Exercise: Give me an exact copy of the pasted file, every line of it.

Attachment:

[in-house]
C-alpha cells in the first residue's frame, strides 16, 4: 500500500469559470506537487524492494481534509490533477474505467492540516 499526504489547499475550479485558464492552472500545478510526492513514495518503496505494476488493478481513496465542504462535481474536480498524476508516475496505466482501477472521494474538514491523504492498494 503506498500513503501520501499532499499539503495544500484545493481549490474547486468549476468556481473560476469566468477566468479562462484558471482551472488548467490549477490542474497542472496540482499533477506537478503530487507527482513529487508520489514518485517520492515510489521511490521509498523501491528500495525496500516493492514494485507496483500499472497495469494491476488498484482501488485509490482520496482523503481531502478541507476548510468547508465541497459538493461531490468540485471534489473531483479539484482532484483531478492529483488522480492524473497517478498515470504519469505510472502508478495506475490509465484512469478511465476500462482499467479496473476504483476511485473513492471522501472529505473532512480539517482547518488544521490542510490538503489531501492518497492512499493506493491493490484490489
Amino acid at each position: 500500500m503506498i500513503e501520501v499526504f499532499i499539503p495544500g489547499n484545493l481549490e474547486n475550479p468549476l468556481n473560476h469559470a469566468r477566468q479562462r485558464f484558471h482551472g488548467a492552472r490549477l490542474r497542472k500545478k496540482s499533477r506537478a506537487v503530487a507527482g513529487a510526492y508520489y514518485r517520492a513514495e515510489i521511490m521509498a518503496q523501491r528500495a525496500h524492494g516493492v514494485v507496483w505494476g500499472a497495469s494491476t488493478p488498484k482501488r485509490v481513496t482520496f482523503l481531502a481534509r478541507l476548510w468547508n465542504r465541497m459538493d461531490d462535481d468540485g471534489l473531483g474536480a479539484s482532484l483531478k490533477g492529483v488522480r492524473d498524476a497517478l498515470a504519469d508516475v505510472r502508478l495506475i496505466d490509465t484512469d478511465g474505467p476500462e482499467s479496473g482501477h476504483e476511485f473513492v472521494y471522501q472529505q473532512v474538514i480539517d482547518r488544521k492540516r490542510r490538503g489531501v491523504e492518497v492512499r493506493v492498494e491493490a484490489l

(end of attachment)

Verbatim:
[in-house]
C-alpha cells in the first residue's frame, strides 16, 4: 500500500469559470506537487524492494481534509490533477474505467492540516 499526504489547499475550479485558464492552472500545478510526492513514495518503496505494476488493478481513496465542504462535481474536480498524476508516475496505466482501477472521494474538514491523504492498494 503506498500513503501520501499532499499539503495544500484545493481549490474547486468549476468556481473560476469566468477566468479562462484558471482551472488548467490549477490542474497542472496540482499533477506537478503530487507527482513529487508520489514518485517520492515510489521511490521509498523501491528500495525496500516493492514494485507496483500499472497495469494491476488498484482501488485509490482520496482523503481531502478541507476548510468547508465541497459538493461531490468540485471534489473531483479539484482532484483531478492529483488522480492524473497517478498515470504519469505510472502508478495506475490509465484512469478511465476500462482499467479496473476504483476511485473513492471522501472529505473532512480539517482547518488544521490542510490538503489531501492518497492512499493506493491493490484490489
Amino acid at each position: 500500500m503506498i500513503e501520501v499526504f499532499i499539503p495544500g489547499n484545493l481549490e474547486n475550479p468549476l468556481n473560476h469559470a469566468r477566468q479562462r485558464f484558471h482551472g488548467a492552472r490549477l490542474r497542472k500545478k496540482s499533477r506537478a506537487v503530487a507527482g513529487a510526492y508520489y514518485r517520492a513514495e515510489i521511490m521509498a518503496q523501491r528500495a525496500h524492494g516493492v514494485v507496483w505494476g500499472a497495469s494491476t488493478p488498484k482501488r485509490v481513496t482520496f482523503l481531502a481534509r478541507l476548510w468547508n465542504r465541497m459538493d461531490d462535481d468540485g471534489l473531483g474536480a479539484s482532484l483531478k490533477g492529483v488522480r492524473d498524476a497517478l498515470a504519469d508516475v505510472r502508478l495506475i496505466d490509465t484512469d478511465g474505467p476500462e482499467s479496473g482501477h476504483e476511485f473513492v472521494y471522501q472529505q473532512v474538514i480539517d482547518r488544521k492540516r490542510r490538503g489531501v491523504e492518497v492512499r493506493v492498494e491493490a484490489l